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Rapid Spinup and Spindown of Flow along Slopes

Henry G. PetersonaCalifornia Institute of Technology, Pasadena, California

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Jörn CalliesaCalifornia Institute of Technology, Pasadena, California

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Abstract

The near-bottom mixing that allows abyssal waters to upwell tilts isopycnals and spins up flow over the flanks of midocean ridges. Meso- and large-scale currents along sloping topography are subjected to a delicate balance of Ekman arrest and spindown. These two seemingly disparate oceanographic phenomena share a common theory, which is based on a one-dimensional model of rotating, stratified flow over a sloping, insulated boundary. This commonly used model, however, lacks rapid adjustment of interior flows, limiting its ability to capture the full physics of spinup and spindown of along-slope flow. Motivated by two-dimensional dynamics, the present work extends the one-dimensional model by constraining the vertically integrated cross-slope transport and allowing for a barotropic cross-slope pressure gradient. This produces a closed secondary circulation by forcing Ekman transport in the bottom boundary layer to return in the interior. The extended model can thus capture Ekman spinup and spindown physics: the interior return flow is turned by the Coriolis acceleration, leading to rapid rather than slow diffusive adjustment of the along-slope flow. This transport-constrained one-dimensional model accurately describes two-dimensional mixing-generated spinup over an idealized ridge and provides a unified framework for understanding the relative importance of Ekman arrest and spindown of flow along a slope.

© 2022 American Meteorological Society. For information regarding reuse of this content and general copyright information, consult the AMS Copyright Policy (www.ametsoc.org/PUBSReuseLicenses).

Corresponding author: Henry G. Peterson, hgpeterson@caltech.edu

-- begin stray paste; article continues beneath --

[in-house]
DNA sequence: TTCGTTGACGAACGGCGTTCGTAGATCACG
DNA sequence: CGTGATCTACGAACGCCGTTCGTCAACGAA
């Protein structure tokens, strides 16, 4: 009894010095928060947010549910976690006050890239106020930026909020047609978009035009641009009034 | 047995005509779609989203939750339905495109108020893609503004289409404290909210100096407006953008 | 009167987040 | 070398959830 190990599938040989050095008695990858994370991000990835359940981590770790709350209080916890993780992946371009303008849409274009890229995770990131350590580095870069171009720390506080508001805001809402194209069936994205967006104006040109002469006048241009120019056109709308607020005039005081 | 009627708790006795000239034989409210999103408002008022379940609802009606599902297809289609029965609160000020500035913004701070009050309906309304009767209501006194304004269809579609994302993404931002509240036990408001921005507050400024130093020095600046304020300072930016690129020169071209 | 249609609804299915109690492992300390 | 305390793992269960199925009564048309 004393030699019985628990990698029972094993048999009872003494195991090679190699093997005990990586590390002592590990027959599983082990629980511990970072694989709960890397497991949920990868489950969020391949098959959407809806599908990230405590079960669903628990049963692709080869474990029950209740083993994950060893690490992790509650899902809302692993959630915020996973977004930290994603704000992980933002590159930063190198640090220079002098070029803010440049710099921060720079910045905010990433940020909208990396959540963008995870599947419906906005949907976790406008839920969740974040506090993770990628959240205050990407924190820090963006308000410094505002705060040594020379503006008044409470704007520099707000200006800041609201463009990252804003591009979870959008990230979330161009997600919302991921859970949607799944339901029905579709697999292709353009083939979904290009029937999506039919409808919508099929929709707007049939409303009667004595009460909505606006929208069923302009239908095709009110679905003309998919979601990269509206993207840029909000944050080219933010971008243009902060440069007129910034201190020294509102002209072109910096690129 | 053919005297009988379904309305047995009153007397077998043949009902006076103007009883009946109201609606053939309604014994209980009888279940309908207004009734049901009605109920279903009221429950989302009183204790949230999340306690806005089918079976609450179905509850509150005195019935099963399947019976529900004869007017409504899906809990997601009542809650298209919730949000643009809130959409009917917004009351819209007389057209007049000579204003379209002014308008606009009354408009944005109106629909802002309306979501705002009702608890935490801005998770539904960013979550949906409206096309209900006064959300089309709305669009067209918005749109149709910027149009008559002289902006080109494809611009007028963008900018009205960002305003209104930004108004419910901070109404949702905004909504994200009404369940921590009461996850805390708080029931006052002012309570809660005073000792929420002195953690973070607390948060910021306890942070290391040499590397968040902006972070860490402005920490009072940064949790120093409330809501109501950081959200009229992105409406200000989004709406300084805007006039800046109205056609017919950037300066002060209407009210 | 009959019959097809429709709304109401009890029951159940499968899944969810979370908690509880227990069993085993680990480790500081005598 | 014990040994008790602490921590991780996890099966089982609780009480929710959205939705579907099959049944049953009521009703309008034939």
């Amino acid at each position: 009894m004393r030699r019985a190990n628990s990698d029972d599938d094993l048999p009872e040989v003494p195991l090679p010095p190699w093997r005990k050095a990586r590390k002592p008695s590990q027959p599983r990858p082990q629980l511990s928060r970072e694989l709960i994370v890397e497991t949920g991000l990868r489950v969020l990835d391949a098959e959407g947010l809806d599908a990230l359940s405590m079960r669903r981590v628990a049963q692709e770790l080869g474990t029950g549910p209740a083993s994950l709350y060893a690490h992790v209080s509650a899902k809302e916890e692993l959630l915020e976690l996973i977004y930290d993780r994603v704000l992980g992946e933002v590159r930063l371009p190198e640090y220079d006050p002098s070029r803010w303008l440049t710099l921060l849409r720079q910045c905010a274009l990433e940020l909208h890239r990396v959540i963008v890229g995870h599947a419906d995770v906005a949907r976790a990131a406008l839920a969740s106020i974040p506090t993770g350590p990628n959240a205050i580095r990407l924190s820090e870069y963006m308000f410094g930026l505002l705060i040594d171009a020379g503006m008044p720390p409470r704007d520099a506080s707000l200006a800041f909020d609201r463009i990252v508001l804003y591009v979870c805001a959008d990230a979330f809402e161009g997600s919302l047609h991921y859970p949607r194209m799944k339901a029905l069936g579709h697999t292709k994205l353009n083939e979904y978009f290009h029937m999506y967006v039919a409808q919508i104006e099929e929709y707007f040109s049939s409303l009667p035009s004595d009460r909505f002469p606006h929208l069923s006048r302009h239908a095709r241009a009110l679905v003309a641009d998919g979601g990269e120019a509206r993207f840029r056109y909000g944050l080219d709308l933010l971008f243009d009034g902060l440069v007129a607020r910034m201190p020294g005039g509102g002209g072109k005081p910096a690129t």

Abstract

The near-bottom mixing that allows abyssal waters to upwell tilts isopycnals and spins up flow over the flanks of midocean ridges. Meso- and large-scale currents along sloping topography are subjected to a delicate balance of Ekman arrest and spindown. These two seemingly disparate oceanographic phenomena share a common theory, which is based on a one-dimensional model of rotating, stratified flow over a sloping, insulated boundary. This commonly used model, however, lacks rapid adjustment of interior flows, limiting its ability to capture the full physics of spinup and spindown of along-slope flow. Motivated by two-dimensional dynamics, the present work extends the one-dimensional model by constraining the vertically integrated cross-slope transport and allowing for a barotropic cross-slope pressure gradient. This produces a closed secondary circulation by forcing Ekman transport in the bottom boundary layer to return in the interior. The extended model can thus capture Ekman spinup and spindown physics: the interior return flow is turned by the Coriolis acceleration, leading to rapid rather than slow diffusive adjustment of the along-slope flow. This transport-constrained one-dimensional model accurately describes two-dimensional mixing-generated spinup over an idealized ridge and provides a unified framework for understanding the relative importance of Ekman arrest and spindown of flow along a slope.

© 2022 American Meteorological Society. For information regarding reuse of this content and general copyright information, consult the AMS Copyright Policy (www.ametsoc.org/PUBSReuseLicenses).

Corresponding author: Henry G. Peterson, hgpeterson@caltech.edu
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